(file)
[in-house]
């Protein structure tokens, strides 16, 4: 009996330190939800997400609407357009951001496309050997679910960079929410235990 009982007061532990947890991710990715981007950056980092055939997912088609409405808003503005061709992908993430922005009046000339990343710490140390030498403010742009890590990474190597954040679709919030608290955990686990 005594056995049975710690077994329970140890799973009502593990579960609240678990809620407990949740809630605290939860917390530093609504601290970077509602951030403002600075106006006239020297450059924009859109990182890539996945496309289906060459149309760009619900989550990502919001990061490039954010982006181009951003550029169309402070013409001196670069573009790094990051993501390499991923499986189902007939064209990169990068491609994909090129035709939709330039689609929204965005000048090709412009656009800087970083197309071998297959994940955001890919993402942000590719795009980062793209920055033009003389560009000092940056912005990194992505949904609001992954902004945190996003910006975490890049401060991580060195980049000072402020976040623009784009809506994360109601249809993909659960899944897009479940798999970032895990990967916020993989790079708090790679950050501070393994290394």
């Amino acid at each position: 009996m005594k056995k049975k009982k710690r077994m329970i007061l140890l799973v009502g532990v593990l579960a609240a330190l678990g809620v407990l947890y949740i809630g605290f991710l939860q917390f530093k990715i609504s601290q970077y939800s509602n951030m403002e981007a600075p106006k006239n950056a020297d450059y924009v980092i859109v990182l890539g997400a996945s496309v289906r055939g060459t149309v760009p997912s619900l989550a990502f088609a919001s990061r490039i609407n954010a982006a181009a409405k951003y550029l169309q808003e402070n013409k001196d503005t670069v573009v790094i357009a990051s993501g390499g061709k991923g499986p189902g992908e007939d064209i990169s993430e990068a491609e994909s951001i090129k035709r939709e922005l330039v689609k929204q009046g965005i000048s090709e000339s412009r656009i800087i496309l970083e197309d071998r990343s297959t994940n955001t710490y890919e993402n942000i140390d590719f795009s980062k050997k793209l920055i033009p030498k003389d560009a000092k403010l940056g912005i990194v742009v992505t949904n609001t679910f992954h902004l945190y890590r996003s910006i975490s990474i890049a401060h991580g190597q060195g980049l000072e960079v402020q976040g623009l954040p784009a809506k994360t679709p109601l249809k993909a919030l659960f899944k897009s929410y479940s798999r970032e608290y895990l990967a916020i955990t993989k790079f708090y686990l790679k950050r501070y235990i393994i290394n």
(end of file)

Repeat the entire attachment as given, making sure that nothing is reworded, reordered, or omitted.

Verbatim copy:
[in-house]
């Protein structure tokens, strides 16, 4: 009996330190939800997400609407357009951001496309050997679910960079929410235990 009982007061532990947890991710990715981007950056980092055939997912088609409405808003503005061709992908993430922005009046000339990343710490140390030498403010742009890590990474190597954040679709919030608290955990686990 005594056995049975710690077994329970140890799973009502593990579960609240678990809620407990949740809630605290939860917390530093609504601290970077509602951030403002600075106006006239020297450059924009859109990182890539996945496309289906060459149309760009619900989550990502919001990061490039954010982006181009951003550029169309402070013409001196670069573009790094990051993501390499991923499986189902007939064209990169990068491609994909090129035709939709330039689609929204965005000048090709412009656009800087970083197309071998297959994940955001890919993402942000590719795009980062793209920055033009003389560009000092940056912005990194992505949904609001992954902004945190996003910006975490890049401060991580060195980049000072402020976040623009784009809506994360109601249809993909659960899944897009479940798999970032895990990967916020993989790079708090790679950050501070393994290394």
């Amino acid at each position: 009996m005594k056995k049975k009982k710690r077994m329970i007061l140890l799973v009502g532990v593990l579960a609240a330190l678990g809620v407990l947890y949740i809630g605290f991710l939860q917390f530093k990715i609504s601290q970077y939800s509602n951030m403002e981007a600075p106006k006239n950056a020297d450059y924009v980092i859109v990182l890539g997400a996945s496309v289906r055939g060459t149309v760009p997912s619900l989550a990502f088609a919001s990061r490039i609407n954010a982006a181009a409405k951003y550029l169309q808003e402070n013409k001196d503005t670069v573009v790094i357009a990051s993501g390499g061709k991923g499986p189902g992908e007939d064209i990169s993430e990068a491609e994909s951001i090129k035709r939709e922005l330039v689609k929204q009046g965005i000048s090709e000339s412009r656009i800087i496309l970083e197309d071998r990343s297959t994940n955001t710490y890919e993402n942000i140390d590719f795009s980062k050997k793209l920055i033009p030498k003389d560009a000092k403010l940056g912005i990194v742009v992505t949904n609001t679910f992954h902004l945190y890590r996003s910006i975490s990474i890049a401060h991580g190597q060195g980049l000072e960079v402020q976040g623009l954040p784009a809506k994360t679709p109601l249809k993909a919030l659960f899944k897009s929410y479940s798999r970032e608290y895990l990967a916020i955990t993989k790079f708090y686990l790679k950050r501070y235990i393994i290394n």